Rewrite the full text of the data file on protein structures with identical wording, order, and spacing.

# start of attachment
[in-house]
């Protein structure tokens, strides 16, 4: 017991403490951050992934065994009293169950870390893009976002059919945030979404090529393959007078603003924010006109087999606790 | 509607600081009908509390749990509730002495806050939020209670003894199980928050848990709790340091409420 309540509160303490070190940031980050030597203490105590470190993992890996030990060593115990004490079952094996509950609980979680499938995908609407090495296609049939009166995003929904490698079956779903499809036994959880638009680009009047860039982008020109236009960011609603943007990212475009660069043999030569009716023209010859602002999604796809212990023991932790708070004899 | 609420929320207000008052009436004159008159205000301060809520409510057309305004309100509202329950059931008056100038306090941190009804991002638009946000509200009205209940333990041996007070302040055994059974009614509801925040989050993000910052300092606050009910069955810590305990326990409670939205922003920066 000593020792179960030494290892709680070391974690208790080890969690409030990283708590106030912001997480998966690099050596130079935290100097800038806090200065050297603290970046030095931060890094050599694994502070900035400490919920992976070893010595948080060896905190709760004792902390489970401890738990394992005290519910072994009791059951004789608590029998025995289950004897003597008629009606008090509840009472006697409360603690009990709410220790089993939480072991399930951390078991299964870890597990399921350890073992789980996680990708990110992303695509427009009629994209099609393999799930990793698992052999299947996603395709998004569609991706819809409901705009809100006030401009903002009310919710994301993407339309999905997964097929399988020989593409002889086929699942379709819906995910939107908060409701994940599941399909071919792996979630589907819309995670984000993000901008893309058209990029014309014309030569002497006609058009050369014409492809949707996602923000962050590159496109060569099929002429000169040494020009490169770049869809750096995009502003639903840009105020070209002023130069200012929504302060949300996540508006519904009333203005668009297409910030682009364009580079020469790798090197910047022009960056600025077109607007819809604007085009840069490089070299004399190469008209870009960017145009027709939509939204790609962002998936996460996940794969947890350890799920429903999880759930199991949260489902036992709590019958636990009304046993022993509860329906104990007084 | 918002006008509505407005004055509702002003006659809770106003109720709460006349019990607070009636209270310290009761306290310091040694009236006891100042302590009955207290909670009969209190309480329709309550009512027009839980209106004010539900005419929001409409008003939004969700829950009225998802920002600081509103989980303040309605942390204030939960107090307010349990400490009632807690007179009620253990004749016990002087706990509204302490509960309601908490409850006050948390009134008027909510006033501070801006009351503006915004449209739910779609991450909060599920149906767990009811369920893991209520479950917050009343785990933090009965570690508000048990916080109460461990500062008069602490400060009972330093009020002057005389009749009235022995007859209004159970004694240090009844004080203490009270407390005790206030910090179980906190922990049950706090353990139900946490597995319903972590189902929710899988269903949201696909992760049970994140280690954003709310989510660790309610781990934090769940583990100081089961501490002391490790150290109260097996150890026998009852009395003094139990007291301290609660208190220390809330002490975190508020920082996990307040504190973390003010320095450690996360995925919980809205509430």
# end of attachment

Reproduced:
[in-house]
């Protein structure tokens, strides 16, 4: 017991403490951050992934065994009293169950870390893009976002059919945030979404090529393959007078603003924010006109087999606790 | 509607600081009908509390749990509730002495806050939020209670003894199980928050848990709790340091409420 309540509160303490070190940031980050030597203490105590470190993992890996030990060593115990004490079952094996509950609980979680499938995908609407090495296609049939009166995003929904490698079956779903499809036994959880638009680009009047860039982008020109236009960011609603943007990212475009660069043999030569009716023209010859602002999604796809212990023991932790708070004899 | 609420929320207000008052009436004159008159205000301060809520409510057309305004309100509202329950059931008056100038306090941190009804991002638009946000509200009205209940333990041996007070302040055994059974009614509801925040989050993000910052300092606050009910069955810590305990326990409670939205922003920066 000593020792179960030494290892709680070391974690208790080890969690409030990283708590106030912001997480998966690099050596130079935290100097800038806090200065050297603290970046030095931060890094050599694994502070900035400490919920992976070893010595948080060896905190709760004792902390489970401890738990394992005290519910072994009791059951004789608590029998025995289950004897003597008629009606008090509840009472006697409360603690009990709410220790089993939480072991399930951390078991299964870890597990399921350890073992789980996680990708990110992303695509427009009629994209099609393999799930990793698992052999299947996603395709998004569609991706819809409901705009809100006030401009903002009310919710994301993407339309999905997964097929399988020989593409002889086929699942379709819906995910939107908060409701994940599941399909071919792996979630589907819309995670984000993000901008893309058209990029014309014309030569002497006609058009050369014409492809949707996602923000962050590159496109060569099929002429000169040494020009490169770049869809750096995009502003639903840009105020070209002023130069200012929504302060949300996540508006519904009333203005668009297409910030682009364009580079020469790798090197910047022009960056600025077109607007819809604007085009840069490089070299004399190469008209870009960017145009027709939509939204790609962002998936996460996940794969947890350890799920429903999880759930199991949260489902036992709590019958636990009304046993022993509860329906104990007084 | 918002006008509505407005004055509702002003006659809770106003109720709460006349019990607070009636209270310290009761306290310091040694009236006891100042302590009955207290909670009969209190309480329709309550009512027009839980209106004010539900005419929001409409008003939004969700829950009225998802920002600081509103989980303040309605942390204030939960107090307010349990400490009632807690007179009620253990004749016990002087706990509204302490509960309601908490409850006050948390009134008027909510006033501070801006009351503006915004449209739910779609991450909060599920149906767990009811369920893991209520479950917050009343785990933090009965570690508000048990916080109460461990500062008069602490400060009972330093009020002057005389009749009235022995007859209004159970004694240090009844004080203490009270407390005790206030910090179980906190922990049950706090353990139900946490597995319903972590189902929710899988269903949201696909992760049970994140280690954003709310989510660790309610781990934090769940583990100081089961501490002391490790150290109260097996150890026998009852009395003094139990007291301290609660208190220390809330002490975190508020920082996990307040504190973390003010320095450690996360995925919980809205509430």